I knew I didn’t want to be alone forever, and I realized that one of the only ways I might possibly meet anyone was to try out an online dating site. For the girl who dreaded facing a room full of strangers alone, the thought of actually walking into a bar to meet a virtual stranger was terrifying, and I really wasn’t sure until the last minute whether I’d really go through with it. But I did – and he didn’t run away. For the first time in probably 20 years – with far less makeup, fussing with my hair or worrying about what I’m wearing – I feel beautiful every time I’m with him. I know that when we go out, he has eyes for no one but me – and that in itself is a wonderful feeling. He’s been patient with my insecurities, has supported me and cheered me on through everything from opening nights to job interviews, and most importantly, he makes my heart sing. I am able to be completely myself around him – no pretense, no trying to be someone I’m not – and that is incredibly empowering.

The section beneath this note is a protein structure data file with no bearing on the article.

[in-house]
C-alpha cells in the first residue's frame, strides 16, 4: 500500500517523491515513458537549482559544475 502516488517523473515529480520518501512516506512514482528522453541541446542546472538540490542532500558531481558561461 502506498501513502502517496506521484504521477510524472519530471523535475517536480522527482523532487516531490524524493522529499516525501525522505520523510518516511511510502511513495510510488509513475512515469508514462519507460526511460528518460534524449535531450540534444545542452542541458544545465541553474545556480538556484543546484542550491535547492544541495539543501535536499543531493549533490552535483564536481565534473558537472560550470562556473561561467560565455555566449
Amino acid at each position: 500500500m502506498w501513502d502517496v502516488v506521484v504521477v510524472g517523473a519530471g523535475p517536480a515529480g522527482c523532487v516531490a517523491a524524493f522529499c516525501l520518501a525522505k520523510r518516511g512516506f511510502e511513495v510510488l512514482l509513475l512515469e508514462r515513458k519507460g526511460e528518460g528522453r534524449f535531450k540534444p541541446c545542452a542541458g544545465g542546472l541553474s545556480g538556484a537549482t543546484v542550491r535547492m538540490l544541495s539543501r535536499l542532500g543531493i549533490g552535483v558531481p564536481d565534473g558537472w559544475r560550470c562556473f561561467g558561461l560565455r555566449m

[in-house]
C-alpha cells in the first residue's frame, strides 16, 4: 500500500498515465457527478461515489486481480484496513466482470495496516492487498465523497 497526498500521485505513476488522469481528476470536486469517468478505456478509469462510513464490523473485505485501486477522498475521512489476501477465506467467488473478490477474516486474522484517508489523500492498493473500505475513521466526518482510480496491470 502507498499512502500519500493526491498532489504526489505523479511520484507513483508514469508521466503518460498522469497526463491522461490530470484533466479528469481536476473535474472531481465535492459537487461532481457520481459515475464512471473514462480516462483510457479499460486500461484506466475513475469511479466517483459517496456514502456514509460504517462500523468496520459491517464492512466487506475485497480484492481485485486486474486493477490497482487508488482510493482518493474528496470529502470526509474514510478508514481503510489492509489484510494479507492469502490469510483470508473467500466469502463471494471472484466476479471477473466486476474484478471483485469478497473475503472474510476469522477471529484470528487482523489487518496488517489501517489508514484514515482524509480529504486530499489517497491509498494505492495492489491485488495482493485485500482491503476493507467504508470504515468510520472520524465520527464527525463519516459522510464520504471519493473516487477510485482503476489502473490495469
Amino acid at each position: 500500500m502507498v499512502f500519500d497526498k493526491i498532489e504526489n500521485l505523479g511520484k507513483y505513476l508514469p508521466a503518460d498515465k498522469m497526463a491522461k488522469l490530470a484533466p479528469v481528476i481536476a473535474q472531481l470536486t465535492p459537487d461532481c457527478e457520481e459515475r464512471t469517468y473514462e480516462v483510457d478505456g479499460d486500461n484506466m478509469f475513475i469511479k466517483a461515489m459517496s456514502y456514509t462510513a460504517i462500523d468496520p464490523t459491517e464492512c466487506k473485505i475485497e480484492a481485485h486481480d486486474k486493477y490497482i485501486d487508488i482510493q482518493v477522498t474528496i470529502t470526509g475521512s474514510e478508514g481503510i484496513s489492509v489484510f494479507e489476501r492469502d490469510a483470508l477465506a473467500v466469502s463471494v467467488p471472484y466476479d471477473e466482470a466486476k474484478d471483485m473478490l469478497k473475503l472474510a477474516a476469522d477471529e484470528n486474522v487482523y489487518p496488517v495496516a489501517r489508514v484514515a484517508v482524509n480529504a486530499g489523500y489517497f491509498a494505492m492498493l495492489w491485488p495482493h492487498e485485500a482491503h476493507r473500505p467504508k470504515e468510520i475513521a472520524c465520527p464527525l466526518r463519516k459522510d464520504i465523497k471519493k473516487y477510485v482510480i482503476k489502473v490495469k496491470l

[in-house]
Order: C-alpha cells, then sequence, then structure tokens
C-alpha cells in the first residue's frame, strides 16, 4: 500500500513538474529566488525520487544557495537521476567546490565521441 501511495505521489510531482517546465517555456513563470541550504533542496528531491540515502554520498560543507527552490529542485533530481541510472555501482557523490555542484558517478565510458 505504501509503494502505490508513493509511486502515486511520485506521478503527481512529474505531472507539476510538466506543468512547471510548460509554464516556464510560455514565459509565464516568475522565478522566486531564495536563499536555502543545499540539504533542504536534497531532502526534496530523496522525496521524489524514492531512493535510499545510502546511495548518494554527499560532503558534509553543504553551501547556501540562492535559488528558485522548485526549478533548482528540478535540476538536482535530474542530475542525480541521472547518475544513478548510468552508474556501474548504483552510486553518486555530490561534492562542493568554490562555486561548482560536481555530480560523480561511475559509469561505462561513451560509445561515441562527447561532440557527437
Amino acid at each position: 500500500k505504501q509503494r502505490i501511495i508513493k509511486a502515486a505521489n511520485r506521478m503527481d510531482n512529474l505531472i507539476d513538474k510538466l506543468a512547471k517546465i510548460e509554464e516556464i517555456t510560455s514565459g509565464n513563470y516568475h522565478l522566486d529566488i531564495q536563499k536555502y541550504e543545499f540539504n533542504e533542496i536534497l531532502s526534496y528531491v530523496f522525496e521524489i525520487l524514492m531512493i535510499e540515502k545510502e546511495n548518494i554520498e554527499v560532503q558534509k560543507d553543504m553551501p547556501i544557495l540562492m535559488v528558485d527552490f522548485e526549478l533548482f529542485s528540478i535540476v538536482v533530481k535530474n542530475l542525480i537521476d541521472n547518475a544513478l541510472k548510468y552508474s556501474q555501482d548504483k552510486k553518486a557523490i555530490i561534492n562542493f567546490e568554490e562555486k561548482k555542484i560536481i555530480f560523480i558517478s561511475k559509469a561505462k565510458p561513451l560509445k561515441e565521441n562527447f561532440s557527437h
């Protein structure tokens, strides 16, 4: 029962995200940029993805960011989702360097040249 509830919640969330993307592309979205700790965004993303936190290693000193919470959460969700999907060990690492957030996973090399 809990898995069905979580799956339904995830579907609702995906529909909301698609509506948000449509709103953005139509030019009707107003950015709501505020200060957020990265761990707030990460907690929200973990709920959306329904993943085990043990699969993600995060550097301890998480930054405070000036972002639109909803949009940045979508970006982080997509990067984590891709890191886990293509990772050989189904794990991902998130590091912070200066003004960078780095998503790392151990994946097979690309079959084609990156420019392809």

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What would you tell someone whose fears are still holding them back?

I spent a lot of time figuring out how to be happy with who I am – right now, in this moment, regardless of the number on the scale or the reflection in the mirror. I surrounded myself with people who lifted me up and who celebrated my successes and helped me through the rough days. Being ridiculously busy and overscheduled has been my coping mechanism for a number of years, and lately I’ve come to realize that there is much more to life than rushing from one commitment to the next, with barely enough time to enjoy any of what I am doing. I’m learning to say “no,” and to cut back on the things that don’t bring me joy, don’t move me forward on my journey, or take too much time away from my kids.